Randomly looking through my Blogger files, I found this hugely important post from 2008 that for some reason remained in DRAFT mode and was never published. Here it goes.
I know the title of this posting sounds a little dramatic, but I've just been informed by my editor at St. Martin's Press that Calligraphy of the Witch is going to be remaindered soon. The novel was released last Fall and it has, sadly, sold just over 1,500 copies. Hence, there are no plans for a paperback and that beautiful book, that story that took me over 16 years to write, will now sit on the remaindered shelves of a few bookstores and eventually will go out of print. And the worst part is, it's all my fault. Or rather, it's the fault of my academic life that got in the way of my being able to push the book the way I pushed Desert Blood, which continues to do spectacularly well and has recently been released in Spanish. The reason I was able to go on a 4-month book tour with Desert Blood is that I was on sabbatical the year the novel was published, and I had the time to travel from coast to coast, doing readings and booksignings. I had time to sit at the computer and develop a website for the novel, blog about the book tour, keep people informed about the next event. But I also had a publisher that set up the entire book tour, that arranged the flights, that reserved the hotel rooms, that got me hooked up with radio interviews and bookstores. Arte Publico Press, and specifically Marina Tristan, did all that work to help sell Desert Blood. It was no surprise, then, that the book sold out of its first run by the second month of the book tour. That it is now in its third edition, available in paperback, in Italian, and in Spanish, and that the website continues to receive over a 100 hits a day.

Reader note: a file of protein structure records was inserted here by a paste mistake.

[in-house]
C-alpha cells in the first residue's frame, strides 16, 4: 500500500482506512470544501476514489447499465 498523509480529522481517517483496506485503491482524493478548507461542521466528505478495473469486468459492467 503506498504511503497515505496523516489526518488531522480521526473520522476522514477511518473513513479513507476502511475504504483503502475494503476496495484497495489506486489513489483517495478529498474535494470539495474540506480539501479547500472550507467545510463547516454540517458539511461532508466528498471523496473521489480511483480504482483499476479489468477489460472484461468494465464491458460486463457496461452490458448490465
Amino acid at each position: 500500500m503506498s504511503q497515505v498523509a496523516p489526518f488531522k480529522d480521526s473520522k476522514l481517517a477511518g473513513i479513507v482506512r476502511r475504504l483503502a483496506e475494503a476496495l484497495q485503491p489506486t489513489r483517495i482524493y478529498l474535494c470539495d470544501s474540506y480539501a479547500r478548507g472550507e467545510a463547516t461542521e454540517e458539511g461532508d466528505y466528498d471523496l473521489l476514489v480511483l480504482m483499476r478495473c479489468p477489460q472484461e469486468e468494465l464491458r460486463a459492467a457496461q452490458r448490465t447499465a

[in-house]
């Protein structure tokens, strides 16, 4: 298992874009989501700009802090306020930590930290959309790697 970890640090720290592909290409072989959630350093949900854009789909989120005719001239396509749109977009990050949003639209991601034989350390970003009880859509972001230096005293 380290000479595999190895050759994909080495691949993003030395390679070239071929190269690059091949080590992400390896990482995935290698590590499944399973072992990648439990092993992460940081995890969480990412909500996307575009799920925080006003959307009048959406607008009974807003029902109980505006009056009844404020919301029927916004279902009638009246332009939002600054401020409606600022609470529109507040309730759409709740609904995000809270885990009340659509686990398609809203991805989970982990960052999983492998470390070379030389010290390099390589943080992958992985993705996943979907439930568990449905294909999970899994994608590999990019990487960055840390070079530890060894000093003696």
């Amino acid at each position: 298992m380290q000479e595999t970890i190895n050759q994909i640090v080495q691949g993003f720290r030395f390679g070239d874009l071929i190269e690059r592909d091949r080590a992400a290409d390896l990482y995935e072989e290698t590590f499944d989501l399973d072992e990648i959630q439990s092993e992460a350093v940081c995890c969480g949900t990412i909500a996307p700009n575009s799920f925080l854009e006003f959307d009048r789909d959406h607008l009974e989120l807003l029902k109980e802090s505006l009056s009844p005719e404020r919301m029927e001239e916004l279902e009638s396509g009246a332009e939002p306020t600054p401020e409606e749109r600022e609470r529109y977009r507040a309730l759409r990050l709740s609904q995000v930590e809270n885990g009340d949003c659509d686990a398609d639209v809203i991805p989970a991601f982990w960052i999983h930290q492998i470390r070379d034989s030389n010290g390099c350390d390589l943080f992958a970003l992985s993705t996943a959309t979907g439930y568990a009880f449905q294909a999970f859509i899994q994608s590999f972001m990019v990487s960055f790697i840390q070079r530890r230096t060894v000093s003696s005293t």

When Calligraphy of the Witch was sold by my new agent, Regina Brooks, to St. Martin's Press, I was ecstatic, as any Chicana author used to publishing with small presses and university presses would be. I thought it was my break-through into the mainstream publishing world, and it made sense that it would be Concepción's story that would put me on the mainstream literary map. And it might have. Had the date of the novel's release not coincided with my being appointed the new Chair of the César Chávez Department of Chicana/o Studies at UCLA. Had I been able to do even half of the readings and booksigning I did for Desert Blood. Had I had the chance to peddle the book portal to portal through cyberspace. But no, instead, I had to learn how to administrate an academic department. I had to deal with an 8-year departmental review, a retention case from hell, a site visit, a Development agenda, meetings ad nauseum, personnel cases, individual faculty issues, a graduate program proposal to rewrite and resubmit to the powers that be, as well as my own teaching to do, and somewhere in there, in my copious spare time, I had to keep working on my own research, trying to finish my anthology on the murdered women of Juárez after four years of putting it off. St. Martin's Press did little (if any) publicity for the novel, I couldn't afford a book publicist, and I had no time to schedule readings and booksignings. In fact, the only reading I did from Calligraphy of the Witch was in October 2007 at the Hudson River Valley Writer's Center in Sleepy Hollow, New York, at Sergio Troncoso's invitation (thanks for that opportunity, Sergio). The novel received a couple of good reviews, among them one by Rigoberto González that was published in the El Paso Times. But it was not reviewed in the New York Times or the Los Angeles Times. St. Martin's Press did not organize a reading for me at the Los Angeles Times Festival of Books, even though that event takes place at UCLA. And I didn't actually create my own website until last summer (with the help and direction of my wife, Alma López, who is so talented and knowledgeable about these things). So it doesn't surprise me that Calligraphy of the Witch is going to die on the vine, but it does make me very sad, and not a little resentful that my career as an academic has been largely responsible for the novel's death.